Conscience. Community. Limits. These were the touchstones of religious freedom that stemmed from Tertullian and other Christian apologists and continued to operate as such throughout Christendom whenever the powers that be overstepped their boundaries. When, therefore, John Locke and other early Enlightenment figures began to argue for first toleration and then freedom of religion, they were sowing seeds in ground long ago plowed by Tertullian and Lactantius.

I conclude my review with Wilkens’ closing words:

It was early Christian teachers who first set forth ideas of the freedom of the human person in matters of religion; it was Christian thinkers who contended that conscience must be obedient only to God; and it was the dualism of political and spiritual authority in Christian history that led to the idea that civil government and religious belief must be kept separate. The process by which the meditations of the past become the certainties of the present is long and circuitous. But by the eighteenth century ideas on religious liberty advanced by earlier thinkers had become the property of all…

These are the Christian origins of religious freedom, a historical story well worth Robert Louis Wilken’s telling of it.

Book Reviewed
Robert Louis Wilken, Liberty in the Things of God: The Christian Origins of Religious Freedom(New Haven, CT: Yale University Press, 2019).

P.S. If you liked my review, please click “Helpful” on my Amazon review page.

P.P.S. This review is cross-posted from InfluenceMagazine.comwith permission.

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Ignorance Is Not Bliss (1 Corinthians 8:7–8)


People say “Ignorance is bliss” and speak about “the burden of knowledge.” I know what they mean. My two-year-old son doesn’t know that I work to provide him food and clothing. He is happy, well-fed, and stylishly clothed nonetheless—thanks to my wife, his mother. On the other hand, I know that my livelihood provides for his needs, so I take care to remain gainfully employed. He is blissfully ignorant. I am burdened by knowledge.

But in another sense, ignorance makes us unhappy and oppresses us. Consider 1 Corinthians 8:7–8, where Paul writes:

But not everyone knows this. Some people are still so accustomed to idols that when they eat such food they think of it as having been sacrificed to an idol, and since their conscience is weak, it is defiled. But food does not bring us near to God; we are no worse if we do not eat, and no better if we do.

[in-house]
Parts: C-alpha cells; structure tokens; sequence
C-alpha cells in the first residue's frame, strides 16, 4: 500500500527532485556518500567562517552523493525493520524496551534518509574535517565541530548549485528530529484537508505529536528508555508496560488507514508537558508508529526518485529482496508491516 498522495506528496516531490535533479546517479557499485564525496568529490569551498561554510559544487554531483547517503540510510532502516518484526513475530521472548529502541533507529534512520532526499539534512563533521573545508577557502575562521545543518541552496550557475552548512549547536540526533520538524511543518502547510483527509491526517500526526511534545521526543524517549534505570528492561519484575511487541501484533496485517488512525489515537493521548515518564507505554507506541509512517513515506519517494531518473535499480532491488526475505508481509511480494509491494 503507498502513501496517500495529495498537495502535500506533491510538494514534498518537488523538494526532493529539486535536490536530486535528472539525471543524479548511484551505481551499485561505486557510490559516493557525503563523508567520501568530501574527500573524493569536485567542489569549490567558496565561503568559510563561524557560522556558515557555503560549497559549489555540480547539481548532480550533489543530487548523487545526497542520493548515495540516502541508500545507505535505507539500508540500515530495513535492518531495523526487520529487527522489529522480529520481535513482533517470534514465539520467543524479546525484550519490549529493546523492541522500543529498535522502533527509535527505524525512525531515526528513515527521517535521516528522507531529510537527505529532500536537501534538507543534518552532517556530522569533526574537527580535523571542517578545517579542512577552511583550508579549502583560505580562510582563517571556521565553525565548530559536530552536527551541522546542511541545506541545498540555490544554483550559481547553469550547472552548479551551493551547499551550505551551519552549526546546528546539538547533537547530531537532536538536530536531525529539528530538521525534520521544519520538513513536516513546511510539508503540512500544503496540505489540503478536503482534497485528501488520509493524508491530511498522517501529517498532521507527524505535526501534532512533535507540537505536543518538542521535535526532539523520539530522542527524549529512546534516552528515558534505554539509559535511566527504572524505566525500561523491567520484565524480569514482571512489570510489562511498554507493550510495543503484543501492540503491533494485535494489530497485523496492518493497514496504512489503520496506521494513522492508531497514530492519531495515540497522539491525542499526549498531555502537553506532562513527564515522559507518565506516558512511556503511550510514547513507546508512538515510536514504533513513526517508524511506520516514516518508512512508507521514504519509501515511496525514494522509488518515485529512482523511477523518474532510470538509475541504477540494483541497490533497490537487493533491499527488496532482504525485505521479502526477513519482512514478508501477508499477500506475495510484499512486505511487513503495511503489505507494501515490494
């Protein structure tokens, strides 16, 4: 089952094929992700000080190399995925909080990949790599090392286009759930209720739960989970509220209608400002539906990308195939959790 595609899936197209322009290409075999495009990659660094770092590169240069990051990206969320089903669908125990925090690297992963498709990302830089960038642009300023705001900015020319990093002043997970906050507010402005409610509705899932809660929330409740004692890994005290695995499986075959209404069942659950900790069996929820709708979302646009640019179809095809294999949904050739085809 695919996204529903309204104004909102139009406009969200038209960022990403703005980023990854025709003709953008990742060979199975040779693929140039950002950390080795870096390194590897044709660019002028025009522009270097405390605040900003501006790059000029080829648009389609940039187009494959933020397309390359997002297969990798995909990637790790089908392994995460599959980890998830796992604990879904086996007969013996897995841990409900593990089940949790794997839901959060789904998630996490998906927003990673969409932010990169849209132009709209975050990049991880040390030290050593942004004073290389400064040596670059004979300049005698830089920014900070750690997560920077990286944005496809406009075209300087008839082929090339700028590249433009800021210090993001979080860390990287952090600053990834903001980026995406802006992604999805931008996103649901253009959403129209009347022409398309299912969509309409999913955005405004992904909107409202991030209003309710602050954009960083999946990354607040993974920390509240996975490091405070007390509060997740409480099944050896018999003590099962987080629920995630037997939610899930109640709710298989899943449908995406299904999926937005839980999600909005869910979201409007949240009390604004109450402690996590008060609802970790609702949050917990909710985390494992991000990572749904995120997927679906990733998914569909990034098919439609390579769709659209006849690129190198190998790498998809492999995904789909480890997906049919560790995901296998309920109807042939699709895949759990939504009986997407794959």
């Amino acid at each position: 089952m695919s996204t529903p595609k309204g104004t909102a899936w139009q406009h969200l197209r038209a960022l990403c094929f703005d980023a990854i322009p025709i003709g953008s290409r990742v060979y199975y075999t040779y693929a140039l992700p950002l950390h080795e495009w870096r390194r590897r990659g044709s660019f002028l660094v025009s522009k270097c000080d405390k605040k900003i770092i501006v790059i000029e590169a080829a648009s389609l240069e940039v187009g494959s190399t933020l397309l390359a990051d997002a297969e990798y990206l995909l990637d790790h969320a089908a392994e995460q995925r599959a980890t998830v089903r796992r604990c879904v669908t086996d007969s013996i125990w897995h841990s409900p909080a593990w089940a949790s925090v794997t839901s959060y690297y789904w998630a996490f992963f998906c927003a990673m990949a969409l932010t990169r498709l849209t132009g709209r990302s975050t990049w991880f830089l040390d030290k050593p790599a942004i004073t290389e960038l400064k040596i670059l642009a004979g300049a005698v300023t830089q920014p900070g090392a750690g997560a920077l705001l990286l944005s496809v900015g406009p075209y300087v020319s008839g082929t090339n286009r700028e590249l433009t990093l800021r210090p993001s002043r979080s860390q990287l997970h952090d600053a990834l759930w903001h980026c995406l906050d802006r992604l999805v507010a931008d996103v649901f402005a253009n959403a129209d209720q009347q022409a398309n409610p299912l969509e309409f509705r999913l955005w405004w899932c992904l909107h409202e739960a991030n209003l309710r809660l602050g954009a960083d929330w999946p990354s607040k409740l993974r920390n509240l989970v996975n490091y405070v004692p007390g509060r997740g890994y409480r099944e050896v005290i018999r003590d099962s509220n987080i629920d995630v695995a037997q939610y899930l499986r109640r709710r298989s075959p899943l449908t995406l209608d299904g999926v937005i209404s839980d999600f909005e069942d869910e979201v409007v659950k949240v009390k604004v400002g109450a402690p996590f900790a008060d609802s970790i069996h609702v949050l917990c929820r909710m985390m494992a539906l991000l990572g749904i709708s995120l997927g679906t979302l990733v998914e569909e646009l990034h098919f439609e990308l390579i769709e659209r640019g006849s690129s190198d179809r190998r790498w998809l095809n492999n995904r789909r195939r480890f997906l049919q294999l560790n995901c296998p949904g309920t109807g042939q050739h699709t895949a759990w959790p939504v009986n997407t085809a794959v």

“[N]ot everyone knows this,” alludes to verse 4: “We know that an idol is nothing at all in the world and that there is no God but one.” As I pointed out yesterday, what we know influences how we live. If we know that idols are objectively unreal, then we know that food sacrificed to them is objectively insignificant. “Food does not bring us near to God; we are no worse if we do not eat, and no better if we do.” How and what we eat may affect our physical health, but not our spiritual wellbeing. Knowledge liberates us from superstition about food, not to mention about everything else.

On the other hand, ignorance oppresses. Referring to people who converted to Christianity, Paul writes: “Some people are still so accustomed to idols that when they eat such food they think of it as having been sacrificed to an idol, and since their conscience is weak, it is defiled.” To such people, idols are real and food is significant. This reality and significance is subjective rather than objective, however. Idols are real to them, and idol food is significant to their conscience. When they eat food sacrificed to idols, therefore, they feel “defiled,” even though they are not objectively defiled.

Knowledge liberates. Ignorance oppresses. If we want to liberate people from superstition, we must educate them out of their ignorance. Teaching the truth is a vital and necessary component of proper spiritual formation.

But how shall we teach? The Corinthians flaunted their freedom, and in the process of doing so, they offended “the weak” (verse 9). Paul, on the other hand, observed the scruples of the weak even as he patiently taught them why those scruples were superstitious (verse 13).

Our culture does not sacrifice food to idols. We engage in other forms of idolatry and are oppressed by other superstitions. We must educate our culture out of idolatry and into Christ, for “if the Son sets you free, you will be free indeed” (John 8:36). But we must do so in a Christ-like way.

More on that tomorrow.